8 things you should know before marrying into a Chinese family

  1. Everything’s a family affair …

It is widely known that marrying a Chinese guy means you marry into the family. Things you thought were private matters might suddenly be discussed in loud voices at the family table. Where’s that child you’re supposed to birth? Are you still fertile although you’re already over 30? Should you birth a boy or a girl? Should you keep your cat or is that innocent looking kitty one of the most dangerous creatures on earth? How about your salary? Should you switch careers so you can live in closer proximity to your in-laws? Once that baby is here, how about you just give it to the grandparents to raise while you and your husband live in the big city and pretend to be two youngsters without kid? We’ve had quite a few of these things discussed at the family table. Luckily, so far my menstrual problems are usually only discussed between my husband, my mother-in-law and me (and sometimes women working at bath houses). There are still things that are off-topic for fathers-in-law.

  1. … including finances

When my husband and I first started dating, we talked about finances a lot. Growing up, I always had problems talking about money, so I thought being able to talk about finances with him was a fresh respite. If you marry into a Chinese family, finances are often not only an issue discussed between you and your spouse, but between extended family members. Depending if your in-laws are better off or worse financially, they might help you out when you’re in financial troubles or expect you to help them out financially in old age. Many people here don’t get a pension or not enough money to afford hospital visits or else, so your financial help might be essential for them to get by. Make sure you’re in the know about finances before you say yes to your Chinese family. Talking about finances before marriage is helpful no matter if you’re in a cross-cultural relationship or not.

  1. You’ll be expected to come home to your Chinese family for Spring Festival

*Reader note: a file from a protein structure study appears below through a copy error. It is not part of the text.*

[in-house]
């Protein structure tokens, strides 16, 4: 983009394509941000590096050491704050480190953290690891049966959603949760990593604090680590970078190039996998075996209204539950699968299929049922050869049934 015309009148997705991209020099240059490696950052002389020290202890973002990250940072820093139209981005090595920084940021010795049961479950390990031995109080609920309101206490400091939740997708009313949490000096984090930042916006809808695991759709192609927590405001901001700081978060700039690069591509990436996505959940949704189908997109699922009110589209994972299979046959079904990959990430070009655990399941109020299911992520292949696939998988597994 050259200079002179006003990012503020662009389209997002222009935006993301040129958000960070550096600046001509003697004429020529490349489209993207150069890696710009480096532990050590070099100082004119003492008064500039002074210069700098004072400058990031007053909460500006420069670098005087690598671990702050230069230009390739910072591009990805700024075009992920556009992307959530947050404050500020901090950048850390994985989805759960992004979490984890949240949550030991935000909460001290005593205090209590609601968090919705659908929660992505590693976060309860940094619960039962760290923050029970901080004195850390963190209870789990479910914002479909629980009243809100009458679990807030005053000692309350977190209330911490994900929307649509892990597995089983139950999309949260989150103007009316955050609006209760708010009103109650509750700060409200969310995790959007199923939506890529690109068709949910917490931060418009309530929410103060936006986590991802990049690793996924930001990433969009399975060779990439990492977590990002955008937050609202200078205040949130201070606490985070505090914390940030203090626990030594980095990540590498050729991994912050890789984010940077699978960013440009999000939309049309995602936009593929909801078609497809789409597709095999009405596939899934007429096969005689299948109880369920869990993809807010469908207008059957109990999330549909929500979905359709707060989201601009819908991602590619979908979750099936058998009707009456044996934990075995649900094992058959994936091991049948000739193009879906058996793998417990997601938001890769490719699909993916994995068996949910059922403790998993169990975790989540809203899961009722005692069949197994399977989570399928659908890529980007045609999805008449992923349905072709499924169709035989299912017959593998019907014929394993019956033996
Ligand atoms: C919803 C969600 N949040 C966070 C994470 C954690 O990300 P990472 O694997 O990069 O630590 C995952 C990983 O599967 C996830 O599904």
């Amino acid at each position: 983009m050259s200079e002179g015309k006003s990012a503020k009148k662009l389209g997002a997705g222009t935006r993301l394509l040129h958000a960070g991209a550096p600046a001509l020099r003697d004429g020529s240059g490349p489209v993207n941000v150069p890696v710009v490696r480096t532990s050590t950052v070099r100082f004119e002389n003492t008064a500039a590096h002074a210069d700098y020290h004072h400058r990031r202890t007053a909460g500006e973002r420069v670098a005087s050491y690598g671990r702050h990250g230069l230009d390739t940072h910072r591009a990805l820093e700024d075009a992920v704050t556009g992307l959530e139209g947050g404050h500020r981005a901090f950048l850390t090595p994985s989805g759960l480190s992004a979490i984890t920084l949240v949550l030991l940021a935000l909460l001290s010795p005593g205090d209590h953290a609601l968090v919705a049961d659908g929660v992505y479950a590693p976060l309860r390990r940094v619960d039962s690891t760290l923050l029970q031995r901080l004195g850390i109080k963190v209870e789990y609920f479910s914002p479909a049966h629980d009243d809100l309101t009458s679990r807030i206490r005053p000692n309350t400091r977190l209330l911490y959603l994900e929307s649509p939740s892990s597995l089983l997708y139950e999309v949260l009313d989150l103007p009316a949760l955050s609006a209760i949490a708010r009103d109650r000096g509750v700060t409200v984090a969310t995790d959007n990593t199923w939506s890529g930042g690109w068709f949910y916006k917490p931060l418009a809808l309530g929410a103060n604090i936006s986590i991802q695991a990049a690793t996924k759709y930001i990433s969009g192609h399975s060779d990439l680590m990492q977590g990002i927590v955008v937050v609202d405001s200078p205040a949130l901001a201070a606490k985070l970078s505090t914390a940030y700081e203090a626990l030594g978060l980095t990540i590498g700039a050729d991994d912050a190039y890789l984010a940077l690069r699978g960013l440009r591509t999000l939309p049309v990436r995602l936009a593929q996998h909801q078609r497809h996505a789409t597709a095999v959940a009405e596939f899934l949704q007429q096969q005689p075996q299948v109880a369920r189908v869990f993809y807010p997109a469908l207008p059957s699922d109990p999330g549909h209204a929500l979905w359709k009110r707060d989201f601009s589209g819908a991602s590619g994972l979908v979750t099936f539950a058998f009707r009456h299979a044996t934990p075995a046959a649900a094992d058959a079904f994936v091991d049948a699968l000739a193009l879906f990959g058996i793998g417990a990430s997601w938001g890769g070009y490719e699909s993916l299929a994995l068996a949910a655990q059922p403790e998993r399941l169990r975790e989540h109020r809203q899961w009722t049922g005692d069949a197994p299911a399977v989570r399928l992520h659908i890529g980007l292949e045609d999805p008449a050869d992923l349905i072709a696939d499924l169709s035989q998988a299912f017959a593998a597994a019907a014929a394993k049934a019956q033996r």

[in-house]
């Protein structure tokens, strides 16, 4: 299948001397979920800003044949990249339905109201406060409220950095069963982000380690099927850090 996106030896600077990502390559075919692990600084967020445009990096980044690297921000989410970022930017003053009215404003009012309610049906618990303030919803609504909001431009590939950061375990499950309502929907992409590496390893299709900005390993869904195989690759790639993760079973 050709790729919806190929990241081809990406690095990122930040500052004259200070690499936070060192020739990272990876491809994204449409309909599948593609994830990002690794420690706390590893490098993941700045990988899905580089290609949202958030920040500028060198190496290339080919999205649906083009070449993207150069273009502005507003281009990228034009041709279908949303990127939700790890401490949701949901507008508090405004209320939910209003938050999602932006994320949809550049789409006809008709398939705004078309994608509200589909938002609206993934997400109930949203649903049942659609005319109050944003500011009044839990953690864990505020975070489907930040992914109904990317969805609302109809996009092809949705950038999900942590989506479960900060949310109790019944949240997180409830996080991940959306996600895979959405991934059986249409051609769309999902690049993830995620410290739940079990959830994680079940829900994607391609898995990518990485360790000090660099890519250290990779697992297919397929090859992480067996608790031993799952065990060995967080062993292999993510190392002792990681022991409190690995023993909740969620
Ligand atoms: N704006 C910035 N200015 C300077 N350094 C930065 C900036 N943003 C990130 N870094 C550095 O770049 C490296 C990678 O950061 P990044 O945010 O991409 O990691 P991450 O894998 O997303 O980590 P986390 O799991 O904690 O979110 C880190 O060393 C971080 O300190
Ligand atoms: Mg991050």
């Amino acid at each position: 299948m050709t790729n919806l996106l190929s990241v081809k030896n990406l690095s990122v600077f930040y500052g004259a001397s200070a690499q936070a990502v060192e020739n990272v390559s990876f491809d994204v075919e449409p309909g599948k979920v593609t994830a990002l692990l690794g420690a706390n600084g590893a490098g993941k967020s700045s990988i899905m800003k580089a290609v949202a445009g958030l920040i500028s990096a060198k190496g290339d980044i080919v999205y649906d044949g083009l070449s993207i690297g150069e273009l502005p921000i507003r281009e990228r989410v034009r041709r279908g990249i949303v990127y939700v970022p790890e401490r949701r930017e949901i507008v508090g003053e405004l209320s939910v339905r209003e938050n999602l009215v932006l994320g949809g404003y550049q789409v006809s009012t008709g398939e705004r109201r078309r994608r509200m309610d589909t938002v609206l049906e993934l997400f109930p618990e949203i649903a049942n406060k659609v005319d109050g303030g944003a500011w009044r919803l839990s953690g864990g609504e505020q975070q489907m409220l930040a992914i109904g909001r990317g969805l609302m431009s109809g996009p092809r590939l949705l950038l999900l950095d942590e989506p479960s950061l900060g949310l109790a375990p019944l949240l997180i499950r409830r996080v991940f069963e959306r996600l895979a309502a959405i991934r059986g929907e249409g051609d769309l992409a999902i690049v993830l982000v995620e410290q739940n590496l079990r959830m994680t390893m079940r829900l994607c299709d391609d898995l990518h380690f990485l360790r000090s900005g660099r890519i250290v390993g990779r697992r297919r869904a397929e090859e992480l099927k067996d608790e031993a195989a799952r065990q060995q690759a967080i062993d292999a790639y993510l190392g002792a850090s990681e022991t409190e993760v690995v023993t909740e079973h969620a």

Now, I’m sure there are exceptions to this one, but in general, once you’re married, you are part of your Chinese family and thus expected to spend Spring Festival with them. Similar to spending Christmas with family back home (if you’re in living in somewhat close proximity), Chinese New Year is celebrated with the extended family. The good thing about it is that if you’re from different countries which don’t both celebrate Spring Festival, you won’t need to negotiate on which day you’ll see which part of the family. Many Chinese marry spouses from different provinces and can only visit one part of the family each year, giving them plenty of opportunity to fight over which part they should visit the upcoming year (which, again, is pretty similar to Christmas in Western countries).

  1. Fighting can seem utterly pointless or even ridiculous

This one is more general and is probably similar for many couples in cross-cultural relationships across the world. Fighting can lead to communication. But it might also seem pointless. We’ve had plenty of fights that led to better communication and because of that, I’m not afraid to fight anymore (like I used to be before I met my husband), but we’ve also had quite a few fights where I just really couldn’t figure out what the hell we were actually fighting about. When you’re in a relationship where you speak different mother tongues, at least one of you will probably not speak in their own mother tongue when fighting. It is hard to put emotions into words in your mother tongue, and even harder if you fight in a second language. Add this component and the fact that you’ve probably grown up in two really different cultures, and you might be fighting about completely different things during the same fight. Hubby says A, I understand B and say C. He understands D and says E. It can go on like that forever from A to Z. The last time we fought like that, he concluded: “Fighting with you doesn’t make any sense.” That’s when we stopped fighting and went back to business as usual. Weirdly enough, everything’s been pretty fine since then.

  1. Your opinion as a mother might not count as much as it would in your home-country

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